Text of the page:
I would describe my first 32 years of life as definitively without hope. I hated the world and was sure it hated me back. Relationships would never last very long. I had a bunch of dead end jobs. By a rough calculation I'd estimate I had thoughts of suicide on around 10,000 separate moments. I seriously considered acting on the thoughts at least two dozen times, and I've had to resist the sudden urge to jerk my car into a concrete divider or oncoming traffic perhaps a hundred times. For some reason I never commited suicide. And I guess that reason was hope. No matter how horrible my life got I always had this dream that things could get better if I just lived long enough to see it happen. Well, that's not completely true, but you'd think I was nuts if I told you what I really was thinking. Suffice it to say, it had something to do with Einstein's theory of infinite universes.
Saturday, September 20, 2008
The best noise of the program is its rain setting. Since this is a basic program you can't adjust the intensity of the rain, but I'm still impressed with the realism of the steady downpour that rumbles from my 3G's diminutive speaker. It's difficult to be bombarded by a barrage of mental diarrhea when you're laying contemplatively on your back as you meditate on the obligatory mental image of the rapid splash splosh of uncountable drops causing the surface of a puddle to dance and shimmer with light.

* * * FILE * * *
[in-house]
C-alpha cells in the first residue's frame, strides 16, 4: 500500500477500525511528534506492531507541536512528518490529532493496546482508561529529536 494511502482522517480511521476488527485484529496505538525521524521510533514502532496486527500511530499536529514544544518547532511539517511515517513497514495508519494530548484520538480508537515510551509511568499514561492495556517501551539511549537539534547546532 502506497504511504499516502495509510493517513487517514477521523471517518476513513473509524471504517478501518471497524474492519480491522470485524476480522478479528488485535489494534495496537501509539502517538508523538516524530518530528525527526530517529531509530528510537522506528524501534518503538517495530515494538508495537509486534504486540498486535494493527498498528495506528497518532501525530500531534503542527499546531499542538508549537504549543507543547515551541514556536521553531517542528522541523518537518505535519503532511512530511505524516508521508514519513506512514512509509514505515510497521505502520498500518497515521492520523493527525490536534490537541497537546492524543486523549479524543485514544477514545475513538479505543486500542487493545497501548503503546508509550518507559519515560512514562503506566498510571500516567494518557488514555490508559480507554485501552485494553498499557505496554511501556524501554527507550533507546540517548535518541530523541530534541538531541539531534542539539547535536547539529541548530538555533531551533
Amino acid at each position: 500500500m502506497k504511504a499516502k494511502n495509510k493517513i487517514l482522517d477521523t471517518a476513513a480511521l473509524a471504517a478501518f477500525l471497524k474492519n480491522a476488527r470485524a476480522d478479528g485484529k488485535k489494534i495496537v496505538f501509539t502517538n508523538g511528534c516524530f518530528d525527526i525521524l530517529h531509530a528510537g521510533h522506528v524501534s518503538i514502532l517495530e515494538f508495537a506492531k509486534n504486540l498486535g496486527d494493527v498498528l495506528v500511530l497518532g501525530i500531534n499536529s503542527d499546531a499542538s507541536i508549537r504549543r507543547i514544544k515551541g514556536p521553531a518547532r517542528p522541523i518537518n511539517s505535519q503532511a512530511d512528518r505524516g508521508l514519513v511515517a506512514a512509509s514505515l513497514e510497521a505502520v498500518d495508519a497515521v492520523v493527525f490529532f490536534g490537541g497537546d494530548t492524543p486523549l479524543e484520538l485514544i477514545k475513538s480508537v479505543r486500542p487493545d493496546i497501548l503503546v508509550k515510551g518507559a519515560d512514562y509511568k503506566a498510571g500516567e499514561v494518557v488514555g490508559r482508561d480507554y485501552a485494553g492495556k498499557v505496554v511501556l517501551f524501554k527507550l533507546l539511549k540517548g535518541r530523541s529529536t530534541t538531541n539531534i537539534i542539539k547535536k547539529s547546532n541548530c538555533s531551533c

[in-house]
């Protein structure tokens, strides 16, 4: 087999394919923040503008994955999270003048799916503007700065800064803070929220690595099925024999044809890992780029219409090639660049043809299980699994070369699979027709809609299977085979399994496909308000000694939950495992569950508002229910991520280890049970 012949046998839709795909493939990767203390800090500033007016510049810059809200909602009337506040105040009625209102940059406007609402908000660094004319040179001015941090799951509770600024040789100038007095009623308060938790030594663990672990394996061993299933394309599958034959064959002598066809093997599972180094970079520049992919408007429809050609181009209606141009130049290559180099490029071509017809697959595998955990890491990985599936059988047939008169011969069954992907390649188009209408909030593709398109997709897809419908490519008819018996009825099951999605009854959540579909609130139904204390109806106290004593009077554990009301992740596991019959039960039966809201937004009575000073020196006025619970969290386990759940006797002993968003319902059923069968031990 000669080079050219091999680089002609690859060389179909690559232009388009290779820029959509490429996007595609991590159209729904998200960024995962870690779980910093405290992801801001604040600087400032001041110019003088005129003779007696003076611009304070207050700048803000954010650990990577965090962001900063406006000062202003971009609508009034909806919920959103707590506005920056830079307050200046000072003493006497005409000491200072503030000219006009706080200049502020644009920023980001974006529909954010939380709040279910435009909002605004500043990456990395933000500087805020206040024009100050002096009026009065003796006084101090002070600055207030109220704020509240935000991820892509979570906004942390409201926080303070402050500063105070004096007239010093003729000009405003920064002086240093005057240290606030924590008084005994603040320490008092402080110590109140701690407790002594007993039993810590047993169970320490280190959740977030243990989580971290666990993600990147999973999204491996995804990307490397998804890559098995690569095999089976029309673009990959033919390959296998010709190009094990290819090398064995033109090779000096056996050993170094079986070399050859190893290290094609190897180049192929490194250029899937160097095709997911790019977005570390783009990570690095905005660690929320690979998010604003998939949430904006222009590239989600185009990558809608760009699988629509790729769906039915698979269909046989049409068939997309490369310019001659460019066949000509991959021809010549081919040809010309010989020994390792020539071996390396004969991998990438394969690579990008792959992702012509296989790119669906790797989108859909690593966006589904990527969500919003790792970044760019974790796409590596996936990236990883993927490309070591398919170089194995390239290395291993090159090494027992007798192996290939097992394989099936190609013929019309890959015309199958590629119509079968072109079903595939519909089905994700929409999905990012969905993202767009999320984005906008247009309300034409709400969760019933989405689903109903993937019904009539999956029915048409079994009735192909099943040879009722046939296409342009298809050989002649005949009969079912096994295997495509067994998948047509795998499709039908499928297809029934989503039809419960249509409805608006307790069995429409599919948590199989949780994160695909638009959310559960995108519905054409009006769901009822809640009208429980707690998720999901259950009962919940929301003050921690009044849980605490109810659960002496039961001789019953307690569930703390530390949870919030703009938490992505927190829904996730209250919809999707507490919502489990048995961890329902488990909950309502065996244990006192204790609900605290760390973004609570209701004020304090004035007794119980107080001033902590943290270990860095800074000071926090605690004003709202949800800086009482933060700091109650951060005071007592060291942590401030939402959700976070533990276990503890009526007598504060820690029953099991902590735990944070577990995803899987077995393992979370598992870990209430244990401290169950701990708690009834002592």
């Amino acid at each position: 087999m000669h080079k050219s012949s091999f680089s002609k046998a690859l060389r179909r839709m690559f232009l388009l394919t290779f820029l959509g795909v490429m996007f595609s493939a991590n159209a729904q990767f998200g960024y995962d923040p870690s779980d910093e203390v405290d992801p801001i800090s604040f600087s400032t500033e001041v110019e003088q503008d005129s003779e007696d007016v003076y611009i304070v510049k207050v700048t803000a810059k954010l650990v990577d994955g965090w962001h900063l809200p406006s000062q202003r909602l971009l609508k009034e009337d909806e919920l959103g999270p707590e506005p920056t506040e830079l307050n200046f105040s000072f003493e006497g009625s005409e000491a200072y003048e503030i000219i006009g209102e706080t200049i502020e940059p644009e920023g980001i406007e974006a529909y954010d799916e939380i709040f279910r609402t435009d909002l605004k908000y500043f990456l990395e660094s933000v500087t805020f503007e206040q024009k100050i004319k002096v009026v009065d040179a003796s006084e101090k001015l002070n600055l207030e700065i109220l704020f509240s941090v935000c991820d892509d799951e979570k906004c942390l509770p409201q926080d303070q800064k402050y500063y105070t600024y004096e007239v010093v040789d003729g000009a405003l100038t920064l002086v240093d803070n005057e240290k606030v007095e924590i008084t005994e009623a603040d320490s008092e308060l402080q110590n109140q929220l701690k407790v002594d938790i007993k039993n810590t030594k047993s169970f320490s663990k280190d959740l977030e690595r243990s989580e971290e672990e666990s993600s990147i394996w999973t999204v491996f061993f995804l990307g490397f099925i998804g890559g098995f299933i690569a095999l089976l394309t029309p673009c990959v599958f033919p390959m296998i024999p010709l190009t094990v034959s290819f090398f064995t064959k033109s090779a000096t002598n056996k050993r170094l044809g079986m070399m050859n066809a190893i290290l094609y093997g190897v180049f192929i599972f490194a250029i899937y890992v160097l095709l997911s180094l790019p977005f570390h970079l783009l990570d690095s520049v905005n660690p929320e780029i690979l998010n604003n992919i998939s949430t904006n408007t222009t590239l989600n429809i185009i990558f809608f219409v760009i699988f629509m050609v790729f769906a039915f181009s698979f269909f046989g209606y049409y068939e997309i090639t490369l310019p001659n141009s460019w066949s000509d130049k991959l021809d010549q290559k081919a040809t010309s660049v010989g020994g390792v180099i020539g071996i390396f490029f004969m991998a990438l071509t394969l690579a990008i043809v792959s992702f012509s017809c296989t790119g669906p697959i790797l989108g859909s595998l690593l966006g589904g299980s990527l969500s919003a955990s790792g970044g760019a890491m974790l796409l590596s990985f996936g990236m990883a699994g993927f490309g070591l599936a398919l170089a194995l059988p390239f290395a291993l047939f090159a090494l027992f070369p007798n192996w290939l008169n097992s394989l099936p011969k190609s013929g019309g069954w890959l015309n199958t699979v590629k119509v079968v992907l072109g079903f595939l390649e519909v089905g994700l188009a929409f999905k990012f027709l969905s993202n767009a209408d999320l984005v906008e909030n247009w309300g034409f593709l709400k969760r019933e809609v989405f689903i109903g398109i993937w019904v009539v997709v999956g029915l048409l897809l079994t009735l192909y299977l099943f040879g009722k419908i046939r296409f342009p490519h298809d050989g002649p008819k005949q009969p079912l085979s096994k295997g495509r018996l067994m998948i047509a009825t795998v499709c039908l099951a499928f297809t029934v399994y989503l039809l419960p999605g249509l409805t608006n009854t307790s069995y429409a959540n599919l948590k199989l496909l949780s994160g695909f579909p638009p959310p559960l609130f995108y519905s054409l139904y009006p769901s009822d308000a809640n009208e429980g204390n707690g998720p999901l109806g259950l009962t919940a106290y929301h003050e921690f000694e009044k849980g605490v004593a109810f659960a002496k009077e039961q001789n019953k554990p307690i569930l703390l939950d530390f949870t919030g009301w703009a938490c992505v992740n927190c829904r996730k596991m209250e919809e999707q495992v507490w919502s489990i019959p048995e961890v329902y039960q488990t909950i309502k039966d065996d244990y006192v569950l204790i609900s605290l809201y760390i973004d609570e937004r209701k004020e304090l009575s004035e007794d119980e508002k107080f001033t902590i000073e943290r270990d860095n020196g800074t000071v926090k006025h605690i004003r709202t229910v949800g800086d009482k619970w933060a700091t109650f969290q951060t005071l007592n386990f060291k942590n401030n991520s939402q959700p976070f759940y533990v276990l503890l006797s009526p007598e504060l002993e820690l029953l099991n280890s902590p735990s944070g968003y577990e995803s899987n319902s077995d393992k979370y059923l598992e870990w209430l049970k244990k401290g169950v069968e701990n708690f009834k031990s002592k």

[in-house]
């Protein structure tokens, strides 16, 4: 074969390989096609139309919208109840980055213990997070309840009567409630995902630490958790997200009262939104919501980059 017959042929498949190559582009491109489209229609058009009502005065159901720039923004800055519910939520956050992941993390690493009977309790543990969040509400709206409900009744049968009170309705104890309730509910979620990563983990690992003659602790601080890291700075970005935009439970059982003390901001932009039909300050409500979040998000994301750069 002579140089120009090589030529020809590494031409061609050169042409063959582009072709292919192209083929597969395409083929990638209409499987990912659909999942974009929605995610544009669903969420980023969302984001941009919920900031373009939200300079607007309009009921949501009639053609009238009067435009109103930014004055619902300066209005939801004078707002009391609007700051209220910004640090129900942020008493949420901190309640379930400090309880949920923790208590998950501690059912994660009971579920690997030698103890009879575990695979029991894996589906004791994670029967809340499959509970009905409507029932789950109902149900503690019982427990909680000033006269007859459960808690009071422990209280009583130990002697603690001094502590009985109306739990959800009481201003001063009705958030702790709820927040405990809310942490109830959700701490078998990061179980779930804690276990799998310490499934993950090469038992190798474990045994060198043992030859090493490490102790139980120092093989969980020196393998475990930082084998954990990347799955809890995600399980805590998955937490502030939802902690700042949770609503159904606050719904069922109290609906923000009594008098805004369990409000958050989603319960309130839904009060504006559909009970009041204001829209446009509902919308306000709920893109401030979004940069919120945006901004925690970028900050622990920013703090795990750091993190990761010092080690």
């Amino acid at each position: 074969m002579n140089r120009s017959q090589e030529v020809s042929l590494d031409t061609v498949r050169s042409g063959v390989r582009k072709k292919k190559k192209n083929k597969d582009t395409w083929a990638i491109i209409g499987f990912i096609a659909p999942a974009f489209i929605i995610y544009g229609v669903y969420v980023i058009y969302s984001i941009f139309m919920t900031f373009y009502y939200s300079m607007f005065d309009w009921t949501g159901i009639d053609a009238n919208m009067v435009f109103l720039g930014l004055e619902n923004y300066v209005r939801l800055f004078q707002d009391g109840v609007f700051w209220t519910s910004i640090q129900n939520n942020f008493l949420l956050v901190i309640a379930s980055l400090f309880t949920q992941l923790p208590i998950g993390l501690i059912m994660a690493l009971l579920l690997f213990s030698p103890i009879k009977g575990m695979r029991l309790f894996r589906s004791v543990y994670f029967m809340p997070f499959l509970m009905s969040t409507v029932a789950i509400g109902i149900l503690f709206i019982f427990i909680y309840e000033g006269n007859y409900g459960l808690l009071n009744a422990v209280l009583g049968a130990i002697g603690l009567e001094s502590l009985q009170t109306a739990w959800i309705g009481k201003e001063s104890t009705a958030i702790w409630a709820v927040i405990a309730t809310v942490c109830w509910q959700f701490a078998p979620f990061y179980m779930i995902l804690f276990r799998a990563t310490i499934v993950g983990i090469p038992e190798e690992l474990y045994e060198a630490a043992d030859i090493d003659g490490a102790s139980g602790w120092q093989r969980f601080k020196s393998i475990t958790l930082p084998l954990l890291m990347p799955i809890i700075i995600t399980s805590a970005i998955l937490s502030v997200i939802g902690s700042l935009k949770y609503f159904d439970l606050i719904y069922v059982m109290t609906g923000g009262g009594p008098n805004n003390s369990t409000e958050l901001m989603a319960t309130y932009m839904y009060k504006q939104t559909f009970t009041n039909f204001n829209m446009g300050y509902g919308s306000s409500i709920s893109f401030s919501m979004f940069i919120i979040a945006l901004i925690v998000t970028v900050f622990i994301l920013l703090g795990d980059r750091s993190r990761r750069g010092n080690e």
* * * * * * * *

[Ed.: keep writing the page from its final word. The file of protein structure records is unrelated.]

Of course, as I write this I'm at Waffle House again on a hectic and dramatic Friday night at 3 AM, where the sizzle skittle of an unending order of bacon on the grill is doing a good job of bringing my thoughts to singularity. Like the sound of rain, if I can just manage to focus enough to hear the bacon over the cacophonous crowd and the discordant clashing of plates and utensils, bacon is consistent, steady, dependable; it washes over my senses and cleanses me, at least for a moment, of the sins of intellectual dissertation which blockade my calm.
So, perhaps, instead of prescribing warm milk to curb those disabling episodes of insomnia you should fry up some bacon. Just make sure you're wearing something protective because you'll never sleep with 3rd degree burns on your sensitive areas!
Have fun, and keep living life... or some approximation thereof!